All week prior to this game, the Buffalo sports media kept insisting that the ShiBills would have to take advantage of the StuPats' injury-depleted secondary, and all along I was thinking, "Yeah. Good luck with that." Since that didn't play out so well for the Rams the week before (a team that can move the ball through the air sometimes), I failed to see just how this would work for a team like the ShiBills, whose limited ability to move the ball involves running it, not throwing it. And I was right: the ShiBills couldn't move the ball at all. Their only points came on a punt return, for God's sake, and they couldn't even punch home the two-point conversion despite having two shots at it. (The StuPats stopped the first one, but a penalty against them gave the ShiBills another shot. Which got stuffed too.)
Of course, nothing I write here should be seen as any kind of endorsement of the StuPats. They're still the greatest force for evil in all of sports-dom, and no amount of admittance of their current football ascendency changes that. I mean, the Nazis had a pretty awesome military machine in 1939, but they were still evil. Evil, I say! EVIL!...uh, where was I?
In other ShiBills developments, it seems that just about everyone is clamoring for J.P. Losman to be anointed the starter, right now. And from what I've heard on the radio shows and read in the paper, this isn't out of some belief that maybe Losman can salvage the season. It's solely for the purpose of getting him in there to get some NFL experience: embracing the inevitable quarterback turnover, since Drew Bledsoe looks to be totally done. I have to admit that the idea is pretty seductive, although I'm not sure what kind of learning experience Losman's going to get behind this offensive line. He'll be sacked more times than the Campbell's Chunky Soups that are on sale at The Store. (Yeah, what a crappy metaphor. I'm tired.)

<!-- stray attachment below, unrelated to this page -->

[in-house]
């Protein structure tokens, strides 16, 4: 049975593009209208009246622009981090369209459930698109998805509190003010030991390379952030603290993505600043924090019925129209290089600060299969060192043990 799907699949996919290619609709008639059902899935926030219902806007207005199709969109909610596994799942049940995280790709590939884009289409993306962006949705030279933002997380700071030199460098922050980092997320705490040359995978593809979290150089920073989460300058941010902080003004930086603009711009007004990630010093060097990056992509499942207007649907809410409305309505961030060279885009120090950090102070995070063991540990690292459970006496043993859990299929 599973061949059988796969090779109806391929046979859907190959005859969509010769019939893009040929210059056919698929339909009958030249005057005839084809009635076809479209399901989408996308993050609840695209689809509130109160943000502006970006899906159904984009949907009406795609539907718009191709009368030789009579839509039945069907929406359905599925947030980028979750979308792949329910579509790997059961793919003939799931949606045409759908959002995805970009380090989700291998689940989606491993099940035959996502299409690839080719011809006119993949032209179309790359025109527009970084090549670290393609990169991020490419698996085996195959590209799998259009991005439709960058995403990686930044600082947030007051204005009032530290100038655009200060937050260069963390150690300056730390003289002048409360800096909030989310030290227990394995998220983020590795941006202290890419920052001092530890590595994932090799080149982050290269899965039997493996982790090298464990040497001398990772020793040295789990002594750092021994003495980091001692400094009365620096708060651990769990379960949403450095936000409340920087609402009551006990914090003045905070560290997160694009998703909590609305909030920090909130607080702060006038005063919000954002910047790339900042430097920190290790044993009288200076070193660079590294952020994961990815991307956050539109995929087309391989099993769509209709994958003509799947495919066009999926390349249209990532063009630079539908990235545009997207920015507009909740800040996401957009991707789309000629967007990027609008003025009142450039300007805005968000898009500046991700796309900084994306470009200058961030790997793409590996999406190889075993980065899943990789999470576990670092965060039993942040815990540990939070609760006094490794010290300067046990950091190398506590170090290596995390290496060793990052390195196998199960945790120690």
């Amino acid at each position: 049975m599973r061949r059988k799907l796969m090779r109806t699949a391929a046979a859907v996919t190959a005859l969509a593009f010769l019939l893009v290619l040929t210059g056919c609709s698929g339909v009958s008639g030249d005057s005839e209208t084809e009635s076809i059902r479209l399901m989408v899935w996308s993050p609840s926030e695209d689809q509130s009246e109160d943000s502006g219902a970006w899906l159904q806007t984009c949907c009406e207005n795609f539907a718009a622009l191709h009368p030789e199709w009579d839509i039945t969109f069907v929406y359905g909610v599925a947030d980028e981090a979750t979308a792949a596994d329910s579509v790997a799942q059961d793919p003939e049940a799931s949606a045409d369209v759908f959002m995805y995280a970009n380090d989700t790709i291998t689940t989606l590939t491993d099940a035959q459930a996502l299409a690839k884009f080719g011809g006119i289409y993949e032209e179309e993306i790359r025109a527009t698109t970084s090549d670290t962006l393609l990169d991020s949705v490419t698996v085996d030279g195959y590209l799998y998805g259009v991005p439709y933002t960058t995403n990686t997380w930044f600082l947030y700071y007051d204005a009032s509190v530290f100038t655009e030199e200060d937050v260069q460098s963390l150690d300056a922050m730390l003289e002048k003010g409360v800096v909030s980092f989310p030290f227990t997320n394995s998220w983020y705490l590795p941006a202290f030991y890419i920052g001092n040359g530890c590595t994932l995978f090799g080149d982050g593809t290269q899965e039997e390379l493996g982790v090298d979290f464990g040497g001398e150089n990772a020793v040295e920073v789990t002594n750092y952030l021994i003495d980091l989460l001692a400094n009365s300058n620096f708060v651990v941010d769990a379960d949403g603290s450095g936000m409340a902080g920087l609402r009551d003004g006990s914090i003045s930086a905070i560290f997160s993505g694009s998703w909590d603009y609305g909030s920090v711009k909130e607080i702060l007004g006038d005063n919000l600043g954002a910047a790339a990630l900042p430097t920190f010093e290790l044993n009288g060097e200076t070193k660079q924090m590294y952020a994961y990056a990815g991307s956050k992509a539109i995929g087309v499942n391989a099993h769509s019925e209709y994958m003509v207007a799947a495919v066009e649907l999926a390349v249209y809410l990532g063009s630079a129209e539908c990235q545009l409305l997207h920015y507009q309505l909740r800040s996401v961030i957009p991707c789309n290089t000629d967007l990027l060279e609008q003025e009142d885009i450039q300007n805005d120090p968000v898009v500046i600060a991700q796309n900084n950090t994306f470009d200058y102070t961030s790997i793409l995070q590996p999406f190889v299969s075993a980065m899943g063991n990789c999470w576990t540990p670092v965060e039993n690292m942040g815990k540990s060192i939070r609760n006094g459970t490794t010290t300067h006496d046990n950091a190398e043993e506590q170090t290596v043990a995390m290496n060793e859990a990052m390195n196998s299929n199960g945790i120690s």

So anyway, next week brings Mike Martz and the Rams to Buffalo -- otherwise known as the Most Underachieving Team in NFL History. (Maybe I should call them the UnderRams.) Whee. That one should be a real hootenanny. Zzzzzzz.
Sunday, November 14, 2004
"I really like the way Tom Brady plays football!"
Gee, Joe, I'm sure glad you bothered to let us know this. I mean, as color commentary goes, this is just fascinating. I think I'll do the same thing, next time I'm at Starbucks:
"I really like the way this capuccino has foam on top!"
Or maybe I'll dust it off next time I'm at the gas station:
"I really like the way this gas nozzle fits into the hole in my car!"
Or next time I'm watching the Buffalo Philharmonic:
"I really like the way those musicians follow that guy with the white stick!"
Lordy, now Joe is using a bunch of replays to show that if a quarterback has time to throw the ball, he can throw the ball! Wow! What would we football fans do without Joe Theismann to tell us these things!